Conference Paper

The Development of a Schema for the Annotation of Terms in the Biocaster Disease Detecting/Tracking System.

Conference: KR-MED 2006, Formal Biomedical Knowledge Representation, Proceedings of the Second International Workshop on Formal Biomedical Knowledge Representation: "Biomedical Ontology in Action" (KR-MED 2006), Collocated with the 4th International Conference on Formal Ontology in Information Systems (FOIS-2006), Baltimore, Maryland, USA, November 8, 2006
Source: DBLP
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Available from: Roberto A Barrero, Aug 07, 2015
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    • "F-score improved from 76.96% to 79.96% for all classes. In particular , Kawazoe et al. observed a large improvement in PERSON Fscore from 59.95% to 66.28% and NONHUMAN from 68.0% to 73.21% [16] "
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    ABSTRACT: This paper explores the role of named entities (NEs) in the classification of disease outbreak report. In the annotation schema of BioCaster, a text mining system for public health protection, important concepts that reflect information about infectious diseases were conceptually analyzed with a formal ontological methodology and classified into types and roles. Types are specified as NE classes and roles are integrated into NEs as attributes such as a chemical and whether it is being used as a therapy for some infectious disease. We focus on the roles of NEs and explore different ways to extract, combine and use them as features in a text classifier. In addition, we investigate the combination of roles with semantic categories of disease-related nouns and verbs. Experimental results using naïve Bayes and Support Vector Machine (SVM) algorithms show that: (1) roles in combination with NEs improve performance in text classification, (2) roles in combination with semantic categories of noun and verb features contribute substantially to the improvement of text classification. Both these results were statistically significant compared to the baseline "raw text" representation. We discuss in detail the effects of roles on each NE and on semantic categories of noun and verb features in terms of accuracy, precision/recall and F-score measures for the text classification task.
    Journal of Biomedical Informatics 10/2009; 42(5):773-80. DOI:10.1016/j.jbi.2008.12.009 · 2.48 Impact Factor
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    • "<NAME cl="ORGANIZATION">WHO</NAME> is seeking confirmation and further information from the <NAME cl="ORGANIZATION">Ministry of Health</NAME>. </DOC> Figure 1: Example Annotated Entry from the BioCaster Corpus a truncated example, and Kawazoe et al. (2006) for a description of the annotation scheme). The corpus consists of around 290,000 words (excluding annotation). "
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    ABSTRACT: This paper explores the benefits of using n-grams and semantic features for the classification of disease outbreak reports, in the context of the BioCaster disease outbreak report text mining system. A novel feature of this work is the use of a general purpose semantic tagger - the USAS tagger - to generate features. We outline the application context for this work (the BioCaster epidemiological text mining system), before going on to describe the experimental data used in our classification experiments (the 1000 document BioCaster corpus). FEATURE SETS: Three broad groups of features are used in this work: Named Entity based features, n-gram features, and features derived from the USAS semantic tagger. Three standard machine learning algorithms - Naïve Bayes, the Support Vector Machine algorithm, and the C4.5 decision tree algorithm - were used for classifying experimental data (that is, the BioCaster corpus). Feature selection was performed using the chi(2) feature selection algorithm. Standard text classification performance metrics - Accuracy, Precision, Recall, Specificity and F-score - are reported. A feature representation composed of unigrams, bigrams, trigrams and features derived from a semantic tagger, in conjunction with the Naïve Bayes algorithm and feature selection yielded the highest classification accuracy (and F-score). This result was statistically significant compared to a baseline unigram representation and to previous work on the same task. However, it was feature selection rather than semantic tagging that contributed most to the improved performance. This study has shown that for the classification of disease outbreak reports, a combination of bag-of-words, n-grams and semantic features, in conjunction with feature selection, increases classification accuracy at a statistically significant level compared to previous work in this domain.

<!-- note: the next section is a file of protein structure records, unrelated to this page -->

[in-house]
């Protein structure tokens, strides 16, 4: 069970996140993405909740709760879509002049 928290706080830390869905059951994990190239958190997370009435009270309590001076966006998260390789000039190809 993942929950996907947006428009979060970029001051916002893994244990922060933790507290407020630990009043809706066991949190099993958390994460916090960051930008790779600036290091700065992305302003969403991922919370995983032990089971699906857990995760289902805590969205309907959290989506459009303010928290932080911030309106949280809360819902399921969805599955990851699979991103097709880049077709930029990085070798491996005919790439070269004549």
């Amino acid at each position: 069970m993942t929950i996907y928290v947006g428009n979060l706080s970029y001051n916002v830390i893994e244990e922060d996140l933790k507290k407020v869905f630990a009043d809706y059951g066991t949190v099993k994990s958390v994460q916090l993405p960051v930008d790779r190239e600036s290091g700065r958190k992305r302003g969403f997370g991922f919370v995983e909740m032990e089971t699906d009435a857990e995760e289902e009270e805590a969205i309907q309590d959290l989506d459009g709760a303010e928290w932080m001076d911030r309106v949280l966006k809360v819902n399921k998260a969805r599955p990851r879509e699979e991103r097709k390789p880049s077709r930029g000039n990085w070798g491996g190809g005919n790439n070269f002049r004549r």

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    ABSTRACT: Abstract We present the Global Health Monitor, an online,Web-based,system,for detecting and mapping,infectious disease outbreaks,that,appear,in,news stories. The system analyzes English news stories from news feed providers, classifies them,for topical relevance and plots them,onto,a Google,map,using geo-coding information, helping public health,workers,to,monitor,the spread of diseases in a geo-temporal,context. The background,knowledge,for,the system is contained,in the BioCaster ontol- ogy (BCO) (Collier et al., 2007a) which includes both information on infec- tious,diseases,as,well,as geographical,locations,with,their lati- tudes/longitudes. The,system,consists of four main stages: topic classification, named entity recognition (NER), disease/location detection and,visualiza- tion. Evaluation of,the system,shows that it achieved,high accuracy on a gold standard,corpus. The,system,is now
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